I also give them to my current subscribers, who love getting the bonus content.
Q. Ah, I get it now. What kinds of things other than the bonus content do you do in your NL to engage your subscribers? And how often do you put an NL out?
A. Multiple per month, usually two or three. I try to interact and tell a personal story about what’s going on with my kids or share a picture of my dog. I also share other books I’ve enjoyed and think my readers will like.
Q. Puppy and kid pictures are always a good idea. How did you get started in publishing, Lacy?
A. After college but before kids, I got serious about publishing and joined a national writers’ group. I learned a lot for several years and entered some contests and when I was ready, I won a contest for unpublished books. From that win, I connected with a couple of publishers and an agent and went on to sell my first book to Harlequin. I did eleven books with them and have been all indie since 2016.
Q. Why that pivot in 2016?
A. I had always wanted to write books (since childhood). Someone important to me pushed me in a different direction than an English degree, so I ended up with an Accounting degree. The business background has really helped my author career with contracts and finances. But my real love has always been writing.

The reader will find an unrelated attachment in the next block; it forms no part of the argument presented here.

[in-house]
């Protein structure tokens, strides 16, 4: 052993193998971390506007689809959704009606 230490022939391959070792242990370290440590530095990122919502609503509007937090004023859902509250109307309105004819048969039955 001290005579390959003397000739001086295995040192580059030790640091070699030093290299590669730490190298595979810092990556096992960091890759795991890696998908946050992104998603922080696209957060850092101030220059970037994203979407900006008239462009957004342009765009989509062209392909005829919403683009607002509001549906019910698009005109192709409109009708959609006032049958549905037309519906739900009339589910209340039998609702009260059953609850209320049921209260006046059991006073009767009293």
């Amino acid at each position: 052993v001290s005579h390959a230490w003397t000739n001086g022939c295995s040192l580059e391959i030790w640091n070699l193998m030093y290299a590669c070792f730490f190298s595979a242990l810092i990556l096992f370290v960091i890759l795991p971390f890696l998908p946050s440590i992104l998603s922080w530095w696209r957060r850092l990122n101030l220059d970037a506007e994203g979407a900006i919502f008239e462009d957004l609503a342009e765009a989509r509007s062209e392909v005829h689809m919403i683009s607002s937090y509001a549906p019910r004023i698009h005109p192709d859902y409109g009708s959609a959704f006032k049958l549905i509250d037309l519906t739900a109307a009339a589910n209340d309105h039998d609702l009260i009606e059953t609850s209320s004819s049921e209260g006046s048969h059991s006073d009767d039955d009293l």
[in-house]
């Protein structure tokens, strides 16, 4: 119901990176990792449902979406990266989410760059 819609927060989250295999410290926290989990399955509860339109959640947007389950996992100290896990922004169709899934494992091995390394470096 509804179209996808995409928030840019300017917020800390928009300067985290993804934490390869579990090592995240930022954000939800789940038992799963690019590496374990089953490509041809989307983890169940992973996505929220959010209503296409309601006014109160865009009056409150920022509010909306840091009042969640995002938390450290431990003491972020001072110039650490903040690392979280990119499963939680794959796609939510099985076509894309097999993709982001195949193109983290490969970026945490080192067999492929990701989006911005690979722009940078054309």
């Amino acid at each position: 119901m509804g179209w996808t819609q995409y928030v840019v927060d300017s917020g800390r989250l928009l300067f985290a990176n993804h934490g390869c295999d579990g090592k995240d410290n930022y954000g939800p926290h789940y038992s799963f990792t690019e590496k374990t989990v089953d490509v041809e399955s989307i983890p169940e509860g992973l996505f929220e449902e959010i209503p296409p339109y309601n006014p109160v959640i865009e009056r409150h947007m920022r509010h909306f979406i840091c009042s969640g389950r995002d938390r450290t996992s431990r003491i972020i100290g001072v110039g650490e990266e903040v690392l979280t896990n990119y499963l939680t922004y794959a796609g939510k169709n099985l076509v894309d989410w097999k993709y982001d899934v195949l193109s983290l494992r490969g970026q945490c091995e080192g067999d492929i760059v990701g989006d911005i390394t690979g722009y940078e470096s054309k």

It’s kind of fun now because my older kids like writing and I get to share that with them.
Q. Awesome. I love your covers. Are they your originals, or re-covers? Because for someone writing for that long, they don’t feel dated.
A. I have made several updates. Some of my first indie covers were DIY and I quickly found that cover artists can do a much better job than I can. And of course, on the trad published books, I had no rights to the original covers, so those are second edition covers.
I’d love to shout out to Josephine Blake at Covers & Cupcakes. And Jenny at Seedlings Designs. They are both wonderful designers.
Q. I love J. Blake! She designs for me too! How has your writing changed over the years? What have you learned in the craft of writing cowboy romances?